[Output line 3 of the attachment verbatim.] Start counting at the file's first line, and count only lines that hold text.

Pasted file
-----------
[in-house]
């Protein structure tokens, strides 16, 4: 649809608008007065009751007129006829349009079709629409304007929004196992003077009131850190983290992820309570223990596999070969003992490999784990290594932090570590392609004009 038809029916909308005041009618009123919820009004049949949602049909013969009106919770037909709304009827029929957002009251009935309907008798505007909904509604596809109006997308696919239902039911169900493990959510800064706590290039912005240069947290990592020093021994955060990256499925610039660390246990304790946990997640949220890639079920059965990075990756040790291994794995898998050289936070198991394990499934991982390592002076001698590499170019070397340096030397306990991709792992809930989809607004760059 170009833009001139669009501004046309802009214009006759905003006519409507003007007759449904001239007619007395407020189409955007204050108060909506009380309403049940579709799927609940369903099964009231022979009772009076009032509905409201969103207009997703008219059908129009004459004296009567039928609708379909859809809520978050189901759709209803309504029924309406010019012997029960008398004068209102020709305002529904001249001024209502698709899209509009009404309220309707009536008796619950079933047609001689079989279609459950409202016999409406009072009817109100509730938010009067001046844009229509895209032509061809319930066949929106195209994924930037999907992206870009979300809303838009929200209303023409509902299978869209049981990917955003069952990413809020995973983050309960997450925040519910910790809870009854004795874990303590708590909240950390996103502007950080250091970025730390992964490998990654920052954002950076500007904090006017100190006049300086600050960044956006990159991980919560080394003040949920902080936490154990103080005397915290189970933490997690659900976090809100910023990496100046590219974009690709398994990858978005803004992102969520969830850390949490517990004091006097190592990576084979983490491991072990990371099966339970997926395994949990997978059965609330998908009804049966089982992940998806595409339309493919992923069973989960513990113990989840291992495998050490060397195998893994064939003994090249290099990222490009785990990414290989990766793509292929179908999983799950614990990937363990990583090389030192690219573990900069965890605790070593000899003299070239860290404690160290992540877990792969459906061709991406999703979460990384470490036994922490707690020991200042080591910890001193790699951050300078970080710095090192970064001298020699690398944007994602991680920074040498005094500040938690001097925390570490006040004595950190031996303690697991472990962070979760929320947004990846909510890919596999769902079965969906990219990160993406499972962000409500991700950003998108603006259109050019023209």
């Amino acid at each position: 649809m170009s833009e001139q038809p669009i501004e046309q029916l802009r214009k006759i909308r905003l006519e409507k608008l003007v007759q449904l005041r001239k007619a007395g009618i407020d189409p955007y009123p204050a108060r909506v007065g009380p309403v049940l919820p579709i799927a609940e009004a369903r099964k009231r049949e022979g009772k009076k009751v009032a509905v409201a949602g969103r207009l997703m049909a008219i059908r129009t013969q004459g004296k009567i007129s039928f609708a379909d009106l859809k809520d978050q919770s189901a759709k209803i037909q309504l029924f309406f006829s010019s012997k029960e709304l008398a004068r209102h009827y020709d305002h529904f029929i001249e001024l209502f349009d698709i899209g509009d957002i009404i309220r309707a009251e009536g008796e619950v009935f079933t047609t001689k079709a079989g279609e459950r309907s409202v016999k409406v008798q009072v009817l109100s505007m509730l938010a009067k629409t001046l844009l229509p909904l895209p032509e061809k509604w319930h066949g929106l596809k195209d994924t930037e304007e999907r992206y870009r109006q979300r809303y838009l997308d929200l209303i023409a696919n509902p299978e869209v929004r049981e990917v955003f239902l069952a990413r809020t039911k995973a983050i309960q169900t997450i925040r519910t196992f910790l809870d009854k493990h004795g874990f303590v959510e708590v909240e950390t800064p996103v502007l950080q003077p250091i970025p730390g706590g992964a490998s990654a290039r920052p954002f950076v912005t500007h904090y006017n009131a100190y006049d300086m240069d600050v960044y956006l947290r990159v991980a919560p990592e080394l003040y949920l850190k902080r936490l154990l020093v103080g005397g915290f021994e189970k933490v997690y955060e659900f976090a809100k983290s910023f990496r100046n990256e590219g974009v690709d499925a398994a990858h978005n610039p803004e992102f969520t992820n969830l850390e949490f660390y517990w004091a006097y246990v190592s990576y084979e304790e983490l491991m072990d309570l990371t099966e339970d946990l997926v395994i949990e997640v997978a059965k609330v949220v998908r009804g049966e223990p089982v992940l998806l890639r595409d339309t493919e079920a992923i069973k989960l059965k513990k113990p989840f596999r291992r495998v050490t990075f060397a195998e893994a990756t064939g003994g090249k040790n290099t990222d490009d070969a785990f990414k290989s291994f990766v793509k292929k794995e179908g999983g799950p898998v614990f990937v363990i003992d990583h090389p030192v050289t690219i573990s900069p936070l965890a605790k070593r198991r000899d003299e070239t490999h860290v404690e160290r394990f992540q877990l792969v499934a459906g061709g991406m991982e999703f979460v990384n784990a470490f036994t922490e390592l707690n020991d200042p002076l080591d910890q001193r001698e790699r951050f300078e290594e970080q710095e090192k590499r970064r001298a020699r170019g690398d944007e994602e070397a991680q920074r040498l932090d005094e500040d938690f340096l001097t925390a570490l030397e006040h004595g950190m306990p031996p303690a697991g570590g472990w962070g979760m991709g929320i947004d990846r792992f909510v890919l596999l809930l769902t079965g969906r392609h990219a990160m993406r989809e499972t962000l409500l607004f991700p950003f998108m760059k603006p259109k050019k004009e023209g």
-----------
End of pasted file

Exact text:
């Amino acid at each position: 649809m170009s833009e001139q038809p669009i501004e046309q029916l802009r214009k006759i909308r905003l006519e409507k608008l003007v007759q449904l005041r001239k007619a007395g009618i407020d189409p955007y009123p204050a108060r909506v007065g009380p309403v049940l919820p579709i799927a609940e009004a369903r099964k009231r049949e022979g009772k009076k009751v009032a509905v409201a949602g969103r207009l997703m049909a008219i059908r129009t013969q004459g004296k009567i007129s039928f609708a379909d009106l859809k809520d978050q919770s189901a759709k209803i037909q309504l029924f309406f006829s010019s012997k029960e709304l008398a004068r209102h009827y020709d305002h529904f029929i001249e001024l209502f349009d698709i899209g509009d957002i009404i309220r309707a009251e009536g008796e619950v009935f079933t047609t001689k079709a079989g279609e459950r309907s409202v016999k409406v008798q009072v009817l109100s505007m509730l938010a009067k629409t001046l844009l229509p909904l895209p032509e061809k509604w319930h066949g929106l596809k195209d994924t930037e304007e999907r992206y870009r109006q979300r809303y838009l997308d929200l209303i023409a696919n509902p299978e869209v929004r049981e990917v955003f239902l069952a990413r809020t039911k995973a983050i309960q169900t997450i925040r519910t196992f910790l809870d009854k493990h004795g874990f303590v959510e708590v909240e950390t800064p996103v502007l950080q003077p250091i970025p730390g706590g992964a490998s990654a290039r920052p954002f950076v912005t500007h904090y006017n009131a100190y006049d300086m240069d600050v960044y956006l947290r990159v991980a919560p990592e080394l003040y949920l850190k902080r936490l154990l020093v103080g005397g915290f021994e189970k933490v997690y955060e659900f976090a809100k983290s910023f990496r100046n990256e590219g974009v690709d499925a398994a990858h978005n610039p803004e992102f969520t992820n969830l850390e949490f660390y517990w004091a006097y246990v190592s990576y084979e304790e983490l491991m072990d309570l990371t099966e339970d946990l997926v395994i949990e997640v997978a059965k609330v949220v998908r009804g049966e223990p089982v992940l998806l890639r595409d339309t493919e079920a992923i069973k989960l059965k513990k113990p989840f596999r291992r495998v050490t990075f060397a195998e893994a990756t064939g003994g090249k040790n290099t990222d490009d070969a785990f990414k290989s291994f990766v793509k292929k794995e179908g999983g799950p898998v614990f990937v363990i003992d990583h090389p030192v050289t690219i573990s900069p936070l965890a605790k070593r198991r000899d003299e070239t490999h860290v404690e160290r394990f992540q877990l792969v499934a459906g061709g991406m991982e999703f979460v990384n784990a470490f036994t922490e390592l707690n020991d200042p002076l080591d910890q001193r001698e790699r951050f300078e290594e970080q710095e090192k590499r970064r001298a020699r170019g690398d944007e994602e070397a991680q920074r040498l932090d005094e500040d938690f340096l001097t925390a570490l030397e006040h004595g950190m306990p031996p303690a697991g570590g472990w962070g979760m991709g929320i947004d990846r792992f909510v890919l596999l809930l769902t079965g969906r392609h990219a990160m993406r989809e499972t962000l409500l607004f991700p950003f998108m760059k603006p259109k050019k004009e023209g």